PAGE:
At the Rio Olympics in 2016, three athletes stood atop the 800M podium: Caster Semenya with gold, Francine Niyonsaba with silver, and Margaret Wambui with bronze. At Tokyo this summer, none of these athletes will be eligible to compete in the 800M due to a 2018 World Athletics (previously the IAAF) rule change that put a cap on permissible testosterone levels for women with Differences of Sexual Development (DSD) in middle-distance events (400M up to a mile).
All three Rio medalists fall into this category with naturally high levels of testosterone, which would have to be lowered through medication (e.g. contraceptive pills) in order to meet the new requirements. None of them have opted to medically suppress their natural hormone levels. Instead, they’ve all set their sights on the 5000M race.
On May 28th on the coast of her native South Africa, Semenya ran a personal best in the event, clocking a 15:32.15. A solid time, but she is still 22 seconds off the Olympic standard.
Semenya has significantly improved in each of her three 5000M showings since March but is now quickly running out of time to hit the 15:10 Olympic cut off. Qualifying comes to a close at the end of June. The good news and the bad news is that there is minimal competition from her fellow countrywomen, meaning it’s a race against herself to determine whether we get to see her in Tokyo.
View this post on Instagram A post shared by Caster Semenya (@castersemenya800m)
A post shared by Caster Semenya (@castersemenya800m)
Semenya gave serious consideration to making the 200M her new focus, but ultimately decided on the 5000M.
“I’m getting old‚ I’m scared to tear my muscles,” she told the BBC in April. “We had to sit down and make sure that the decision that we make makes sense. Distance makes sense. We’re happy with what we’re doing‚ we’re having fun.”
Francine Niyonsaba of Burundi, on the other hand, smashed the Olympic standard in what was only the second 5000M race of her career, crossing the line at 14:54.38 at the Meeting de Montreuil in France on June 1st. Setting a new Burundian national record both times she’s run the 5000M, Niyonsaba has assertively punched her ticket to Japan.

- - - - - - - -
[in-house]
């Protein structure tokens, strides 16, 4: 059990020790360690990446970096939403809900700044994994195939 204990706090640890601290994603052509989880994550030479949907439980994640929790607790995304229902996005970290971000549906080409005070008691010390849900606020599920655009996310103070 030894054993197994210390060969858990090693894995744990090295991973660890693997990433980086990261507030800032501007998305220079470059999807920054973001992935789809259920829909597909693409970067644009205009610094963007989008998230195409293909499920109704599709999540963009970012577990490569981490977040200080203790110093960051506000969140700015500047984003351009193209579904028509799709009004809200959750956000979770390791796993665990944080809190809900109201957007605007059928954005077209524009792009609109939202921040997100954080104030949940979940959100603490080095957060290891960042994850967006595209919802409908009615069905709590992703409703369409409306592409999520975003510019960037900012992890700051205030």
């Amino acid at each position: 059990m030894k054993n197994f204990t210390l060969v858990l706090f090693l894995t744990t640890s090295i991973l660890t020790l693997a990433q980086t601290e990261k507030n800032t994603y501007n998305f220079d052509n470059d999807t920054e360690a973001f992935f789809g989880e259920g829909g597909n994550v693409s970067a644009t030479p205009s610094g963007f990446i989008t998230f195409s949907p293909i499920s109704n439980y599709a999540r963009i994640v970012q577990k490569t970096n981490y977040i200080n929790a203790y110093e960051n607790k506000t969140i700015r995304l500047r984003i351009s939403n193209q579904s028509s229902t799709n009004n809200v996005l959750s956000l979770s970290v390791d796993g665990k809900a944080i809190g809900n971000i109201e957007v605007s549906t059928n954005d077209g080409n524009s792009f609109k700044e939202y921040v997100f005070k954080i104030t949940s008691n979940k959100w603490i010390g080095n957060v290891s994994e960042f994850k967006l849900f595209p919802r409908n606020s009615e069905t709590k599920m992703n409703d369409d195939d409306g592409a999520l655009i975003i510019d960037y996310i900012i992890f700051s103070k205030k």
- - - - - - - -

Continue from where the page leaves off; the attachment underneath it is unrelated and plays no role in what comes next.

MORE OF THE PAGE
A challenge is not a barrier. It’s an opportunity to do better. Heading to Tokyo with a great qualifying time of 14.54.38 (PB) in 5k#nevergiveup #PB #NationalRecord #RoadtoTokyo2021 #determination #mentalforce#meetingmonteuil2021 pic.twitter.com/gcQqnOMw6b— Francine Niyonsaba (@FrancineNiyons4) June 2, 2021
A challenge is not a barrier. It’s an opportunity to do better. Heading to Tokyo with a great qualifying time of 14.54.38 (PB) in 5k#nevergiveup #PB #NationalRecord #RoadtoTokyo2021 #determination #mentalforce#meetingmonteuil2021 pic.twitter.com/gcQqnOMw6b
Unlike Semenya and Niyonsaba, Margaret Wambui of Kenya is not pursuing an Olympic bid this summer. Having only recently decided to shift her focus to the 5000M, Wambui doesn’t want to rush training at the new distance.
While Caster Semenya continues her legal battle against World Athletic’s regulations, her fans are left to watch as she and her fellow elite runners attempt to conquer a distance more than six times as long as that which they’ve trained for their entire careers.
How fast and how far they can take this new pursuit remains to be seen. But anyone who has watched these athletes fight to arrive at this point in their careers must suspect this latest journey has only just begun.